Sometimes I just can't help myself.... Science has not just "[begun] to voyage into the real world more and more"; it began to do so at the very moment, figuratively speaking, when O-sensei withdrew from it.
O-sensei gave up the agronomic (in his terms, "scientific") life in the first half of 1938. He experienced his satori, described eloquently on p. 8 of TOSR, on May 15 of that year. His mind had been deeply shaken by several months of serious illness--pneumonia--during which he feared for his life. Because 1938 is the very moment in time when antibiotics were first being consciously and purposefully developed and used by scientists to combat previously fatal diseases and infections, O-sensei's pneumonia may or may not have been treated with antibiotics. He might have recovered as slowly as he did due to their absence, and his recovery *at all* may have been due to being basically a healthy man in his 20s. Pneumonia still kills people, even when it's not an antibiotic-resistant strain. It can weaken a person for months afterward, even today.
In this weakened physical condition, and possible state of depression, F-san forsook his position at the governmental department. I believe he left the field of science and its methods, viewpoint, and all else just when the trajectory of science began to diverge, however slowly, from its 19th-century carapace.
The non-linear possibilities of quantum physics were being developed in the late '20s and the '30s, first in Germany and then in the intellectual Diaspora after Jewish scientists fled the country in the face of anti-Jewish policy and laws. The Paradox of SchrÃƒÂ¶dinger's Cat ( https://en.wikipedia.org/wiki/SchrÃƒÂ¶dinger's_cat ) was presented in Austria in 1935 and discussed internationally among physicists and mathematicians. This "thought experiment" had *no* single solution.
A scientific experiment with *no* single solution was controversial when it first appeared, and many people, to this day, still refuse to try and wrap their brains around the possibility. It was--and is--very unsettling to them. It wasn't black-and-white; it was...something else.
Yet many situations in daily life and, of course, in growing plants present paradoxes, and we wave them off with remarks like, "Well, yes, but without X, the system will be unbalanced." The paradox is dismissed with a mere sentence, leaving only newcomers to shake their heads in puzzlement.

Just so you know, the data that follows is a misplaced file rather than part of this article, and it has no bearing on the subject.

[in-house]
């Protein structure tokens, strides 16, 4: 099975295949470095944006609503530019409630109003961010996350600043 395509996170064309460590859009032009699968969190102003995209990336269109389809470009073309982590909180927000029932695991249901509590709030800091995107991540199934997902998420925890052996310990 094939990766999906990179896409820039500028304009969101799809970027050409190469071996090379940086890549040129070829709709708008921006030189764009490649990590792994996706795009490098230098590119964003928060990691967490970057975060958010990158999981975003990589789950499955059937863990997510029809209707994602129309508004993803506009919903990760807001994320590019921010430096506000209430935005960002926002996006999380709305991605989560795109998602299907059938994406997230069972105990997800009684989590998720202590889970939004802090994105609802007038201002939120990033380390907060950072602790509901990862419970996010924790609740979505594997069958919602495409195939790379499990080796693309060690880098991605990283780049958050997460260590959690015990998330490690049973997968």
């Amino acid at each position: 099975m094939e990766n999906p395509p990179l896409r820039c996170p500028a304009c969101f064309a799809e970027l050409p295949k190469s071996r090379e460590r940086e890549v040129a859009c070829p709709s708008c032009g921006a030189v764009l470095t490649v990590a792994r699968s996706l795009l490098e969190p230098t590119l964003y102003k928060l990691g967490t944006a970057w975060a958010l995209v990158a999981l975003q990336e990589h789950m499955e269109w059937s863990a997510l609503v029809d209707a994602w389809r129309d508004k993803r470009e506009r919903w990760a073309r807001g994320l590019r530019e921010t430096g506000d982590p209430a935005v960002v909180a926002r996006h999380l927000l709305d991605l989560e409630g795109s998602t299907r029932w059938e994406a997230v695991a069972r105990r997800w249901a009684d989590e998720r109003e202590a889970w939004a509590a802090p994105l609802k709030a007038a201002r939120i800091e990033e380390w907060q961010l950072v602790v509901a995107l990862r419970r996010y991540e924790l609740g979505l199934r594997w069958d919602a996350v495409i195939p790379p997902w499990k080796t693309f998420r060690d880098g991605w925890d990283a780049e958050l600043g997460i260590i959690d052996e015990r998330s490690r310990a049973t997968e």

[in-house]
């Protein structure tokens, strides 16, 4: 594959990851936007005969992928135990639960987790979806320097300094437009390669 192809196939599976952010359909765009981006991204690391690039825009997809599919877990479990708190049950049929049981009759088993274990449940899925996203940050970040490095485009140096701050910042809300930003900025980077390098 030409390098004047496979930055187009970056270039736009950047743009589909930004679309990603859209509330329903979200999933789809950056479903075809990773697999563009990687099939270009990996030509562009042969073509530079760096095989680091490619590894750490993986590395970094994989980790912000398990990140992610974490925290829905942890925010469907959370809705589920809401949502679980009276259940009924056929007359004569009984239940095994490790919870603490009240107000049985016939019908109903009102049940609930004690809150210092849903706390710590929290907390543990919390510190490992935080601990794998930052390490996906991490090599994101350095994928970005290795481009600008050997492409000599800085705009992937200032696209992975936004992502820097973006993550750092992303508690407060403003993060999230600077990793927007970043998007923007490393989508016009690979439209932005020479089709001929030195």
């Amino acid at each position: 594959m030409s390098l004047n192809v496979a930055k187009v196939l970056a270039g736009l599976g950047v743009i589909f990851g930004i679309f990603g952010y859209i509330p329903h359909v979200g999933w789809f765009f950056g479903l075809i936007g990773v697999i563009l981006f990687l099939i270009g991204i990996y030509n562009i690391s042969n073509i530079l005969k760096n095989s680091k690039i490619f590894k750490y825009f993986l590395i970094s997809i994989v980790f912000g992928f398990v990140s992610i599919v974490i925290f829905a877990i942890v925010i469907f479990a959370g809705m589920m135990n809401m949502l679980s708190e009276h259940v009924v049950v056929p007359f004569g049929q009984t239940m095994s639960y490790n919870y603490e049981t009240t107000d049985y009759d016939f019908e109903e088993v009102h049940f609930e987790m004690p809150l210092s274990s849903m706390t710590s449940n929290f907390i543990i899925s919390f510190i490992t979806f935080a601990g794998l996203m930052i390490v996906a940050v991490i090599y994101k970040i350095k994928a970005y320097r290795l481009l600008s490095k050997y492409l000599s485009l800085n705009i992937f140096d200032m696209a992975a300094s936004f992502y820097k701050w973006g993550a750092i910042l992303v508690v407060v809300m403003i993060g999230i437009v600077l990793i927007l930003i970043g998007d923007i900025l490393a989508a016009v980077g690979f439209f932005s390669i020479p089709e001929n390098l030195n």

(Here I have in mind leaving plant-destroying insects around so that predator insects will be enticed to stay. This takes a little getting used to for gardeners/growers new to non-chemical methods, and is a difficult paradox for them.)
F-san himself, in the Second Principle of Natural Farming, says "no compost," yet he himself applied prepared compost to his kitchen garden (note on p. 28 ). Another paradox.
Science today has become much more self-aware than it was in the '30s, when O-sensei resigned his agricultural position. The authors of major reports include, in those reports, as much disclosure as possible about the observer effect as they can and immerse themselves in conditions as close to those of their subjects as possible, realizing that there is no such thing as a completely separate observer of a living system and wanting to experience the process of what our ancestors made/underwent themselves. (Here I have in mind the author of "When the Sea Saved Humanity" https://www.helpfulgardener.com/forum/viewtopic.php?p=152922 and Prof. Elizabeth Wayland Barber's work in prehistoric textiles; https://press.princeton.edu/titles/4816.html .)
So O-sensei withdrew from the outside world at a critical juncture. We have benefited from his insights, but perhaps those insights and principles would have reached more people much sooner had he not been so isolated. The thirty years he glosses over with a page turn might not have been so painful if he had still received some respect and acknowledgement from the outside world. There have always been a few who will listen to those in advance of their time; it's a shame that his "time" seems to have been so delayed due to his withdrawal from the outer, "scientific," world.